Idea:No Blood 4 Oil Action:I use Biodiesel site blog

    by KumarP on Mon Nov 03, 2008 at 10:58:11 AM PST

  •  I'm not for slobs! (0+ / 0-)

    John McCain -- Putting the "ick" back in Maverick!!!!

    by fhamme on Mon Nov 03, 2008 at 11:01:45 AM PST

  •  I'm with you. (3+ / 0-)
    Recommended by:
    Mr Rick, xsonogall, fhamme

    used to be, Ehrlich was pro, O'Malley was anti. wtf happened there?

    slots are bullshit.

  •  I am a Marylander (7+ / 0-)

    and am voting no on slots.

    January 20 2009 cannot come soon enough.

    by Crisis Corps Volunteer on Mon Nov 03, 2008 at 11:02:49 AM PST

  •  I'm a Maryland voter. (1+ / 0-)
    Recommended by:
    Sharon

    I haven't made up my mind on this issue--frankly, I don't have strong feelings one way or the other. I am leaning to voting for it just to keep Marylanders from traveling to West Virginia, Delaware and, now, Pennsylvania to play slots, and to keep that revenue at home.

    •  data shows (1+ / 0-)
      Recommended by:
      zenbowl

      that the costs are higher than the revenues in most cases. Just sayin'.

      Hockey Moms for Obama!

      by stitchmd on Mon Nov 03, 2008 at 11:05:42 AM PST

      [ Parent ]

    •  I haven't decided either (2+ / 0-)
      Recommended by:
      dennisl, vcthree

      The talking point that it amounts to a regressive tax on the poor seems too nanny-state-ish to me.  Why should the state decide how people spend their money?

      That said, it also seems kind of gimmicky, as a way to raise revenue.  It's like pretending that it's free money.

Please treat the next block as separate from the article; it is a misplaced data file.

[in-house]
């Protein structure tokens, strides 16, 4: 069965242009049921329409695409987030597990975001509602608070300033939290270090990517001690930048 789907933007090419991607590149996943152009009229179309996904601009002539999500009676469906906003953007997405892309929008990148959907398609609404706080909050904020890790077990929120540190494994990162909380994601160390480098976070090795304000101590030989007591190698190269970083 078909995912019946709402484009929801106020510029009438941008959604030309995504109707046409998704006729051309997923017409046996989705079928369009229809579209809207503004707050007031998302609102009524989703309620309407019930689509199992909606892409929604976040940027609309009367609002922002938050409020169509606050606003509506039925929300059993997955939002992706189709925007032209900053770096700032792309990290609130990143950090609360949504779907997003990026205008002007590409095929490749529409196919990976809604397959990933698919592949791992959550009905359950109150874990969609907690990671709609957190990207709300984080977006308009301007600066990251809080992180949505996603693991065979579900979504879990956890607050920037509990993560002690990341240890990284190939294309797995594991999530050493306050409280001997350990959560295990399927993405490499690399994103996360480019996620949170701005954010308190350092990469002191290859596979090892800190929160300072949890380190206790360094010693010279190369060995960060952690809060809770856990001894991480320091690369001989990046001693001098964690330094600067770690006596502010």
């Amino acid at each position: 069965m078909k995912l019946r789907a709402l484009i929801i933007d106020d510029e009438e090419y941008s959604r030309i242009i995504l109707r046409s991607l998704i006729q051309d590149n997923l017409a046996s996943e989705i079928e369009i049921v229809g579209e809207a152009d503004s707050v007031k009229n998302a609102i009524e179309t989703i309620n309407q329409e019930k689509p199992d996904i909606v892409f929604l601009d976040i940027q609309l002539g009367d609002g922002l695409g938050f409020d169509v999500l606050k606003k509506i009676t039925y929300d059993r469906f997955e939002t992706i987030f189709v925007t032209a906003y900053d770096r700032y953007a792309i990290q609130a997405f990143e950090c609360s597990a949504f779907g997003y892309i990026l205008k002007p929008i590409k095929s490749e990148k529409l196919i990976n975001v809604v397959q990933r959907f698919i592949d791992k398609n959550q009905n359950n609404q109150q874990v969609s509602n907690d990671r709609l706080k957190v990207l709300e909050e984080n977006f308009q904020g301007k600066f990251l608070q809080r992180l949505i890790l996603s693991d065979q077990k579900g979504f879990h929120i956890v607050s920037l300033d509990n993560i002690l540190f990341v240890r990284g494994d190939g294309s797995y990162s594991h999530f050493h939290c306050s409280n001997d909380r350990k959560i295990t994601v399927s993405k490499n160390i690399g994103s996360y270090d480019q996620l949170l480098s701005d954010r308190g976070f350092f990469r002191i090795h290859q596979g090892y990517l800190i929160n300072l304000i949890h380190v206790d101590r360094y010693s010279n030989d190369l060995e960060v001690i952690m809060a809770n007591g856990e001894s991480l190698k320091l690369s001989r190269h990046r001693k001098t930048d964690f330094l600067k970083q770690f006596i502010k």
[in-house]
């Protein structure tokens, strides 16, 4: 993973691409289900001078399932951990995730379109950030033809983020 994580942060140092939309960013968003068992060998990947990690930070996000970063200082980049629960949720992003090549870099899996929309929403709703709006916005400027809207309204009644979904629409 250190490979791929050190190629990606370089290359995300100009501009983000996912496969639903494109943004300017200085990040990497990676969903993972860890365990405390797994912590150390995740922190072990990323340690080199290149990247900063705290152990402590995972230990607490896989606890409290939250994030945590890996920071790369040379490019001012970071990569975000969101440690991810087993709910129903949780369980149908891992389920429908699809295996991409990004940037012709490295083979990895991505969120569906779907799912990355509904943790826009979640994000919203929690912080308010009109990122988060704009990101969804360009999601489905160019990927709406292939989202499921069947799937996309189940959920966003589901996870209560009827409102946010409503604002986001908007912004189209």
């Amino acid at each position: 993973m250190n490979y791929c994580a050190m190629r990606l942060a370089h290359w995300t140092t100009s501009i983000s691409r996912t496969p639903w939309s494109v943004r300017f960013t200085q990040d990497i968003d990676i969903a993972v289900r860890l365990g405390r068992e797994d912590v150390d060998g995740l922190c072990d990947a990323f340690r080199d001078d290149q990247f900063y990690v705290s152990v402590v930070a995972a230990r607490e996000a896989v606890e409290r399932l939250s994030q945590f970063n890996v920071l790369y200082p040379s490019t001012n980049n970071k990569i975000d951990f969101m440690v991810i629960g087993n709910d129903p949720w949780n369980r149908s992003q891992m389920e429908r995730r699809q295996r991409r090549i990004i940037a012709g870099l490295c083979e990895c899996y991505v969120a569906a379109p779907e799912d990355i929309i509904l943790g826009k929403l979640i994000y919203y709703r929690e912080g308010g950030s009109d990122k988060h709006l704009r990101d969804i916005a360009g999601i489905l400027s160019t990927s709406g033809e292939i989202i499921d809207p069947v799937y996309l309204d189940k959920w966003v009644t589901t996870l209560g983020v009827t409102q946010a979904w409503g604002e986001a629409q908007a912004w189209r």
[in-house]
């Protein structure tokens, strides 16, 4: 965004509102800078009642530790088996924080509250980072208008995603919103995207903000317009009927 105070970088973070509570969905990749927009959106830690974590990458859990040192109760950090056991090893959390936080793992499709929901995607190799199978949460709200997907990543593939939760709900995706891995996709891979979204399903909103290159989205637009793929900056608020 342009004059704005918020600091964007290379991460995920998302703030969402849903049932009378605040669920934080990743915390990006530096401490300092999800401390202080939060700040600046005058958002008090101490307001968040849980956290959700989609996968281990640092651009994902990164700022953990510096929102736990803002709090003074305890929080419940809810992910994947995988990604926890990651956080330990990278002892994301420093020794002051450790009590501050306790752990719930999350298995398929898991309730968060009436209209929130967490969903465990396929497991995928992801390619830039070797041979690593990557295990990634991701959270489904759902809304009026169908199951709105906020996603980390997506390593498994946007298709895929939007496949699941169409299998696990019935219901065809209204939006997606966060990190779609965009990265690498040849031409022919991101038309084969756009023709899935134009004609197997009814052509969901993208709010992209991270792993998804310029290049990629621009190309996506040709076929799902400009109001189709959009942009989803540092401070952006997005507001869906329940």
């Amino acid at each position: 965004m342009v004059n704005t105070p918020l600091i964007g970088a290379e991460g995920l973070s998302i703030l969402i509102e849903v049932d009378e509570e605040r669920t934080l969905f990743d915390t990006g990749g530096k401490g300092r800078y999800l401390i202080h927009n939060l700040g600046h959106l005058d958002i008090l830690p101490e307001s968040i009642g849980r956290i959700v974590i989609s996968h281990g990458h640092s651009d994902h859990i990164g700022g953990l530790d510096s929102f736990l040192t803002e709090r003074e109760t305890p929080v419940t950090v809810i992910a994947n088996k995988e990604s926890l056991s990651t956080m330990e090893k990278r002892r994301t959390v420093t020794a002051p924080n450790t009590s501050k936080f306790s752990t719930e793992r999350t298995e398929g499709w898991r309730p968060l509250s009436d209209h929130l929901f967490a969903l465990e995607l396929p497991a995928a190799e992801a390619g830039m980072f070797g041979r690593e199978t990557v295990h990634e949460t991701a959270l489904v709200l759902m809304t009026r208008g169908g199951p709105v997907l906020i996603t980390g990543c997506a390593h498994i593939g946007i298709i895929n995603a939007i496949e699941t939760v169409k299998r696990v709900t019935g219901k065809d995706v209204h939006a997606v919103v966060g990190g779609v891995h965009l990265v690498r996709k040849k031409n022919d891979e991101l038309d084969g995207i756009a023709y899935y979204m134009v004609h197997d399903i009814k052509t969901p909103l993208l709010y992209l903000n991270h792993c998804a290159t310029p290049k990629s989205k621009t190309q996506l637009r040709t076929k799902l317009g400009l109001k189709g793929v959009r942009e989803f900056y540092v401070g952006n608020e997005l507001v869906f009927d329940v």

•  Kensington resident here ... (2+ / 0-)
        Recommended by:
        peregrina, Mr Rick

        ... and my wife and I are both voting "No" as emphatically as we can.  The slots proponents are saying that the revenue will be used to fund schools across the state, to which we reply that education should be a priority and thus should be funded out of state revenues gathered via the tried and true tax system.  I realize that it may sound hopelessly idealistic and retro, but I long for the day that important stuff is fully funded out of state budgets and frills like football stadiums have to hold bake sales or rely on slots for their funding.  Let's get our priorities straight, Maryland!

    •  the revenue will not stay in Maryland (0+ / 0-)

      that's the problem - the gambling industry will see to that

  •  I'm a MDer also, and voting against the (1+ / 0-)
    Recommended by:
    Mr Rick

    telecommunications tax

    John McCain -- Putting the "ick" back in Maverick!!!!

    by fhamme on Mon Nov 03, 2008 at 11:05:09 AM PST

  •  I agree 100%, Slots are just taxes on poor people (1+ / 0-)
    Recommended by:
    Mr Rick
    •  Ummm, no they aren't (3+ / 0-)
      Recommended by:
      dennisl, triv33, GoldnI

      I mean will poor people go to jail if they don't pay slots?

      Let's be serious here.

      They that can give up essential liberty to obtain a little temporary safety deserve neither liberty nor safety. -Benjamin Franklin

      by Gangster Octopus on Mon Nov 03, 2008 at 11:10:34 AM PST

      [ Parent ]

      •  That's a very silly comment (0+ / 0-)

        when you look at the facts.  Nobody is forcing poor people to go to the slots but it because they are poor that they are goind.  Often they are not educated enough to realize that their chances of winning aren't worth the risk and they'd be better off keeping their money.

        Having said all of that I've been agonizing over this issue and even asked my daughter who attends a public school in Prince George's County where we live.  I know for sure that the very people who are going to be harmed by the slots already spend their money on lotto and travel to Pennsylvania and Delaware to waste their money on slots.  Additionally, there has to be something to say about the entertainment value of slots though that doesn't trump the harm caused.